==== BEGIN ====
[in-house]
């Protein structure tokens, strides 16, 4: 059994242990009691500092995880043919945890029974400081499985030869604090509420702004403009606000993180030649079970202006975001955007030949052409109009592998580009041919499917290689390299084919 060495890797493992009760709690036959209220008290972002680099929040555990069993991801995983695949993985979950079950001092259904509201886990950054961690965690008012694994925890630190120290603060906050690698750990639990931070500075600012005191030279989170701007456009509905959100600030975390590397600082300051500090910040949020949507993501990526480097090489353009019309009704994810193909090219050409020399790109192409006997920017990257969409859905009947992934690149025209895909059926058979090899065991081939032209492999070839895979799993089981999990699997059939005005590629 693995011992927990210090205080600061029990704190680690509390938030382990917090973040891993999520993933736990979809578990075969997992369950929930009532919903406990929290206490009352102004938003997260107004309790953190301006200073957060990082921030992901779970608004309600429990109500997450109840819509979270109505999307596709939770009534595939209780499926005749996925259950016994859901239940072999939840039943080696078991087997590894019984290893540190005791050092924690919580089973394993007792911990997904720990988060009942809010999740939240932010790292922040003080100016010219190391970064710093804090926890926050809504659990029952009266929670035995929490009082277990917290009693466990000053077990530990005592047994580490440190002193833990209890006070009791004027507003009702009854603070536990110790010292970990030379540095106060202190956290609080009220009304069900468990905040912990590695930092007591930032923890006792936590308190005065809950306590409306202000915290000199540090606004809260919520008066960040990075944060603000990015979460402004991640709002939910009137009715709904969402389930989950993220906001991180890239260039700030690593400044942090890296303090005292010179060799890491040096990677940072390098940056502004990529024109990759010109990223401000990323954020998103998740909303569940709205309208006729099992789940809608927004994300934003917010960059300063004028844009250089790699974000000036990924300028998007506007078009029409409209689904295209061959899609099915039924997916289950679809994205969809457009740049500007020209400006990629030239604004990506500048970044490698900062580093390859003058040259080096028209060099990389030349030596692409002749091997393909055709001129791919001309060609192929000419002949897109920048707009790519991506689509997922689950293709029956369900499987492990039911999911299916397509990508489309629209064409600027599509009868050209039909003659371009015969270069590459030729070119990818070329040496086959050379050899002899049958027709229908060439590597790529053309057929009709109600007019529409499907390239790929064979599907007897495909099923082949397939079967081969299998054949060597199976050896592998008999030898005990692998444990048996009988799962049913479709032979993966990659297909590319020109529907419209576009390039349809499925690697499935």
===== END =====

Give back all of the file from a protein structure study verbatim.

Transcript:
[in-house]
């Protein structure tokens, strides 16, 4: 059994242990009691500092995880043919945890029974400081499985030869604090509420702004403009606000993180030649079970202006975001955007030949052409109009592998580009041919499917290689390299084919 060495890797493992009760709690036959209220008290972002680099929040555990069993991801995983695949993985979950079950001092259904509201886990950054961690965690008012694994925890630190120290603060906050690698750990639990931070500075600012005191030279989170701007456009509905959100600030975390590397600082300051500090910040949020949507993501990526480097090489353009019309009704994810193909090219050409020399790109192409006997920017990257969409859905009947992934690149025209895909059926058979090899065991081939032209492999070839895979799993089981999990699997059939005005590629 693995011992927990210090205080600061029990704190680690509390938030382990917090973040891993999520993933736990979809578990075969997992369950929930009532919903406990929290206490009352102004938003997260107004309790953190301006200073957060990082921030992901779970608004309600429990109500997450109840819509979270109505999307596709939770009534595939209780499926005749996925259950016994859901239940072999939840039943080696078991087997590894019984290893540190005791050092924690919580089973394993007792911990997904720990988060009942809010999740939240932010790292922040003080100016010219190391970064710093804090926890926050809504659990029952009266929670035995929490009082277990917290009693466990000053077990530990005592047994580490440190002193833990209890006070009791004027507003009702009854603070536990110790010292970990030379540095106060202190956290609080009220009304069900468990905040912990590695930092007591930032923890006792936590308190005065809950306590409306202000915290000199540090606004809260919520008066960040990075944060603000990015979460402004991640709002939910009137009715709904969402389930989950993220906001991180890239260039700030690593400044942090890296303090005292010179060799890491040096990677940072390098940056502004990529024109990759010109990223401000990323954020998103998740909303569940709205309208006729099992789940809608927004994300934003917010960059300063004028844009250089790699974000000036990924300028998007506007078009029409409209689904295209061959899609099915039924997916289950679809994205969809457009740049500007020209400006990629030239604004990506500048970044490698900062580093390859003058040259080096028209060099990389030349030596692409002749091997393909055709001129791919001309060609192929000419002949897109920048707009790519991506689509997922689950293709029956369900499987492990039911999911299916397509990508489309629209064409600027599509009868050209039909003659371009015969270069590459030729070119990818070329040496086959050379050899002899049958027709229908060439590597790529053309057929009709109600007019529409499907390239790929064979599907007897495909099923082949397939079967081969299998054949060597199976050896592998008999030898005990692998444990048996009988799962049913479709032979993966990659297909590319020109529907419209576009390039349809499925690697499935």